Huawei is not a military company despite its founder Ren Zhengfei's previous career in the army, China's Defence Minister General Wei Fenghe said Sunday, amid growing US-China tensions over trade and technology in which the Chinese telecom giant has been a main target.
The US placed Huawei on an "entity list" on grounds of national security on May 16, a move that curbs its access to US-made components it needs for its equipment.
The Department of Commerce alleged that Huawei was engaged in activities that are contrary to US national security or foreign policy interest.
The Trump administration later issued a 90-day reprieve on its ban on dealing with Huawei, saying breathing space was needed to allow for software updates and other contractual obligations.
"Huawei is not a military company. Do not think that because the head of Huawei used to serve in the military, then the company that he built is part of the military," General Wei said while speaking at the Shangri-La Dialogue in Singapore.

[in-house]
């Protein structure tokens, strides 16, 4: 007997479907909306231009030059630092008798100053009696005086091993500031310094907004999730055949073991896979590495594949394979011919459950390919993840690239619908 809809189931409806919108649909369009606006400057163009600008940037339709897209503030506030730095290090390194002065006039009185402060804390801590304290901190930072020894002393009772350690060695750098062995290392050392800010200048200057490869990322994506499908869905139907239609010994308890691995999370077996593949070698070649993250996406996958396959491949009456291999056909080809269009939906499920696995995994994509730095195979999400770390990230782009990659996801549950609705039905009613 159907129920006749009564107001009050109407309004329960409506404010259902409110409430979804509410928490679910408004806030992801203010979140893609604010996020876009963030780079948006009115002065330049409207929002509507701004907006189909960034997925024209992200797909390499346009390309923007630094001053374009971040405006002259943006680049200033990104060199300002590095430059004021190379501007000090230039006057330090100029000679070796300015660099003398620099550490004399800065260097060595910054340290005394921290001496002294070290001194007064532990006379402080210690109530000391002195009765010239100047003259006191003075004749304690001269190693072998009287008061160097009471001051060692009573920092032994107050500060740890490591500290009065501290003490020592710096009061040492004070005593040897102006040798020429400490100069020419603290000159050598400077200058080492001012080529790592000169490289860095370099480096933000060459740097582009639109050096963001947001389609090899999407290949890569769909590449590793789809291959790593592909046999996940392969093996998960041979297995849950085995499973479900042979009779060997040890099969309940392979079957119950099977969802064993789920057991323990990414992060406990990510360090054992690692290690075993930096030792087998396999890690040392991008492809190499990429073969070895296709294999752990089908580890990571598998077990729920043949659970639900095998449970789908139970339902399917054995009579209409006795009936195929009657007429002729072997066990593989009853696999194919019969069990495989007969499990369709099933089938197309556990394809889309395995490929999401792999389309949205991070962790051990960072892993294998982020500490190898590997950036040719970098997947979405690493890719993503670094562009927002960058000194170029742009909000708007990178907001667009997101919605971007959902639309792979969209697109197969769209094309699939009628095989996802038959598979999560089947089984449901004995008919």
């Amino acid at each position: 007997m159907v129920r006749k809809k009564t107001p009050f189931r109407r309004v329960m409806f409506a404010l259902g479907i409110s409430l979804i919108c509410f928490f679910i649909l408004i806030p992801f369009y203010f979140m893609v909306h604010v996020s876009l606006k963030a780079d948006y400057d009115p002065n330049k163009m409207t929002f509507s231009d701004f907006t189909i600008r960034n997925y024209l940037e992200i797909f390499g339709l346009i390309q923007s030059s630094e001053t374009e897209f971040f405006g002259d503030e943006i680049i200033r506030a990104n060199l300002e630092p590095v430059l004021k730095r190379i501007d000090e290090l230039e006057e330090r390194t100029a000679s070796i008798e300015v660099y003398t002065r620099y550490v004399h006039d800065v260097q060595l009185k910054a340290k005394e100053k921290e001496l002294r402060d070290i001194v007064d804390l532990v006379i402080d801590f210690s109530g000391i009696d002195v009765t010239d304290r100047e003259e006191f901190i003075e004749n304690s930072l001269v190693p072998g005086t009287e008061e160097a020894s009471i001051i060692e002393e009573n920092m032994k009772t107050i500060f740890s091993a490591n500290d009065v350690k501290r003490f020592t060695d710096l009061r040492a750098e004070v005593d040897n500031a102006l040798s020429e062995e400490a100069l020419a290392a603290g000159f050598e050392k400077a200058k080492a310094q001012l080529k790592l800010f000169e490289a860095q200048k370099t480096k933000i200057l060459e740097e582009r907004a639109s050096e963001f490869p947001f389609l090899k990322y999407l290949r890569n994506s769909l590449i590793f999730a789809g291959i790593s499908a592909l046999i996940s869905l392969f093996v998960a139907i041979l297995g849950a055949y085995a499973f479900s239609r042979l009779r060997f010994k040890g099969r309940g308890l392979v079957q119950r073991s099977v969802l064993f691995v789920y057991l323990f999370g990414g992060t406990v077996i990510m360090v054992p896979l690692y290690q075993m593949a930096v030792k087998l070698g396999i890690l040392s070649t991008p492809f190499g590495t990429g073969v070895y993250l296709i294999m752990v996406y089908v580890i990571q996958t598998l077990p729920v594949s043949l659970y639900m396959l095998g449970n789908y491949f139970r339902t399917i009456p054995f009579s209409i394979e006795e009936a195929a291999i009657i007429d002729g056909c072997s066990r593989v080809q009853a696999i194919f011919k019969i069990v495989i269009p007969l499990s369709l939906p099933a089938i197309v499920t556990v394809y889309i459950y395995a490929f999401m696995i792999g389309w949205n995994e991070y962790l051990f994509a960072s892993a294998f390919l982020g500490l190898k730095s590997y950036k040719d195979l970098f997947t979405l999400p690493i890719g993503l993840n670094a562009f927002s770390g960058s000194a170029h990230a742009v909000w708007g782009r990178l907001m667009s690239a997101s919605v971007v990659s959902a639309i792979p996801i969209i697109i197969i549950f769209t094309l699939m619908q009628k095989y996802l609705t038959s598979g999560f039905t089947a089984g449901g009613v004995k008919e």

"It doesn't make sense because these sorts of ex-servicemen, upon their retirement, a lot of them have set up companies in countries across the world," said General Wei, who is the first Chinese defence minister to attend the forum since 2011.
China's commerce ministry last week said it will release its own list of "unreliable entities".
General Wei also said that the door is still open for talks with the US on the trade issue.
"On the trade friction started by the US: if the US wants to talk, we will keep the door open. If they want to fight, we are ready," he said.
The US and China are locked in a bitter, year-long trade dispute which has seen the Trump administration recently boost tariffs on USD 250 billion of Chinese goods.
Trump is demanding China to reduce the massive trade deficit which last year climbed to over USD 539 billion.
He is also pressing for verifiable measures for protection of intellectual property rights (IPR), technology transfer and more access to American goods to Chinese markets.